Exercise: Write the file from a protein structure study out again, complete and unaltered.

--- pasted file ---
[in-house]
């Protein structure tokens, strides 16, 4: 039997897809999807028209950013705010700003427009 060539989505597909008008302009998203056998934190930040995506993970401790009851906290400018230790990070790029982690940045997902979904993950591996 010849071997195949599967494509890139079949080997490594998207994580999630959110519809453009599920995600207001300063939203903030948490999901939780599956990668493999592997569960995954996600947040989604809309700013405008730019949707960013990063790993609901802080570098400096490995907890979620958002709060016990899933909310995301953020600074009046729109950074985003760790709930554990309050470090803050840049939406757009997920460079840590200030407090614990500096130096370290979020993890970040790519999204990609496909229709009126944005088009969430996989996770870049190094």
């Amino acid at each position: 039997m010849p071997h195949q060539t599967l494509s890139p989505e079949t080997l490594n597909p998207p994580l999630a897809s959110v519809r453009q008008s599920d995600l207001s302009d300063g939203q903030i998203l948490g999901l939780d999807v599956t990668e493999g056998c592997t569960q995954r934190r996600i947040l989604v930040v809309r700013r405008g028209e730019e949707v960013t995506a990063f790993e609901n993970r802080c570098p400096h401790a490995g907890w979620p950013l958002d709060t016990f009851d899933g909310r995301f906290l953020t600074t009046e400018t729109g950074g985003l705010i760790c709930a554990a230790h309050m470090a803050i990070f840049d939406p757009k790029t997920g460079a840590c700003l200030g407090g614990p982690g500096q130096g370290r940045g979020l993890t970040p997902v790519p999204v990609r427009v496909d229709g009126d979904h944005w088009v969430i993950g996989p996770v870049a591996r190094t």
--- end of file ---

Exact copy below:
[in-house]
């Protein structure tokens, strides 16, 4: 039997897809999807028209950013705010700003427009 060539989505597909008008302009998203056998934190930040995506993970401790009851906290400018230790990070790029982690940045997902979904993950591996 010849071997195949599967494509890139079949080997490594998207994580999630959110519809453009599920995600207001300063939203903030948490999901939780599956990668493999592997569960995954996600947040989604809309700013405008730019949707960013990063790993609901802080570098400096490995907890979620958002709060016990899933909310995301953020600074009046729109950074985003760790709930554990309050470090803050840049939406757009997920460079840590200030407090614990500096130096370290979020993890970040790519999204990609496909229709009126944005088009969430996989996770870049190094």
């Amino acid at each position: 039997m010849p071997h195949q060539t599967l494509s890139p989505e079949t080997l490594n597909p998207p994580l999630a897809s959110v519809r453009q008008s599920d995600l207001s302009d300063g939203q903030i998203l948490g999901l939780d999807v599956t990668e493999g056998c592997t569960q995954r934190r996600i947040l989604v930040v809309r700013r405008g028209e730019e949707v960013t995506a990063f790993e609901n993970r802080c570098p400096h401790a490995g907890w979620p950013l958002d709060t016990f009851d899933g909310r995301f906290l953020t600074t009046e400018t729109g950074g985003l705010i760790c709930a554990a230790h309050m470090a803050i990070f840049d939406p757009k790029t997920g460079a840590c700003l200030g407090g614990p982690g500096q130096g370290r940045g979020l993890t970040p997902v790519p999204v990609r427009v496909d229709g009126d979904h944005w088009v969430i993950g996989p996770v870049a591996r190094t």